A similar interpretation can be found in Nahmanides’ and R. Bahya’s readings, who assume that Sarah did not overhear YHWH’s message, but instead, Abraham went into the tent and confronted her (again I quote from R. Bahya):
וחשבה כי אברהם היה אומר כן בהכרת פניה, וכאשר נתחזק בדברו באמרו לא כי צחקת אז הוברר לה כי מאת הש"י ידע זה בנבואה ושתקה.
She thought that Abraham was only guessing because of the look on her face, but when he responded and said, “no you did laugh,” then she realized that it was from God that he knew this, through prophecy, and she was quiet.
In sum, while the staging is unclear, and the grammar is not definitive, reading Abraham as the speaker makes much more sense in the context of the biblical narrative.
When YHWH informs Abraham of Sarah’s laugh, he is not trying to rebuke Sarah; if anything, YHWH is rebuking Abraham. Nevertheless, as was his pattern with Sarah from the beginning, Abraham turns on her to protect himself, and instead of using this as an opportunity to apologize for his own laughter, or to defend his wife as being as human as he was, he allows the ostensible criticism to stand.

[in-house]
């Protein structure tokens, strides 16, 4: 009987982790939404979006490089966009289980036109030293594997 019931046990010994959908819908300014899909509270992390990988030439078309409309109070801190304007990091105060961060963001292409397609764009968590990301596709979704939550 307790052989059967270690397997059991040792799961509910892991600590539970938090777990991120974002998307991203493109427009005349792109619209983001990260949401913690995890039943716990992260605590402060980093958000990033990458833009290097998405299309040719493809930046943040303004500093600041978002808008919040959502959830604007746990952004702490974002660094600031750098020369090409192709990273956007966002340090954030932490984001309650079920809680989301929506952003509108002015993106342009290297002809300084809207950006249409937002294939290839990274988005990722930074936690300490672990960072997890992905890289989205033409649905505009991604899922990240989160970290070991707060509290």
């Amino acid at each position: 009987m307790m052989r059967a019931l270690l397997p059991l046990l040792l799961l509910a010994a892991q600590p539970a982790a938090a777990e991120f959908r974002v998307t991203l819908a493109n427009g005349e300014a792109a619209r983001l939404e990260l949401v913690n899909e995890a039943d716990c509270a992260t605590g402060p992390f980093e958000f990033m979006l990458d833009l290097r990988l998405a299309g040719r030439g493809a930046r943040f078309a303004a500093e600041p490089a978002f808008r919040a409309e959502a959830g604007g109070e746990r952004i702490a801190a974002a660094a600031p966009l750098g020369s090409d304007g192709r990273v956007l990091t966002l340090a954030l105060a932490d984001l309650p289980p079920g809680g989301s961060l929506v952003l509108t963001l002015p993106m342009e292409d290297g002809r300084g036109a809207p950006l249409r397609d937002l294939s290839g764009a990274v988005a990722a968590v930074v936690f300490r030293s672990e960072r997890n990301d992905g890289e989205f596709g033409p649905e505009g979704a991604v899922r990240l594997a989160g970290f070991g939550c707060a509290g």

When Sarah comes to defend herself, in fear of what Abraham will do if he believes the story, Abraham turns on her and repeats what he interprets to be YHWH’s criticism, expressing it as his own. Thus, a story that could have been redemptive ends unpleasantly, hinting to the reader that the problems between Abraham and Sarah are far from over.
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Prof. Tammi J. Schneider is Professor of Religion at Claremont Graduate University. She holds a Ph.D. in Ancient History from the University of Pennsylvania and her work draws together archaeology, Assyriology, biblical studies, and gender studies, in an effort to understand the interactions among various peoples in the ancient Near East. She is the author of Judges (Berit Olam, 2000), Sarah: Mother of Nations (Continuum, 2004), Mothers of Promise: Women in the Book of Genesis (Baker, 2008), and An Introduction to Ancient Near Eastern Religion (Eerdmans, 2011).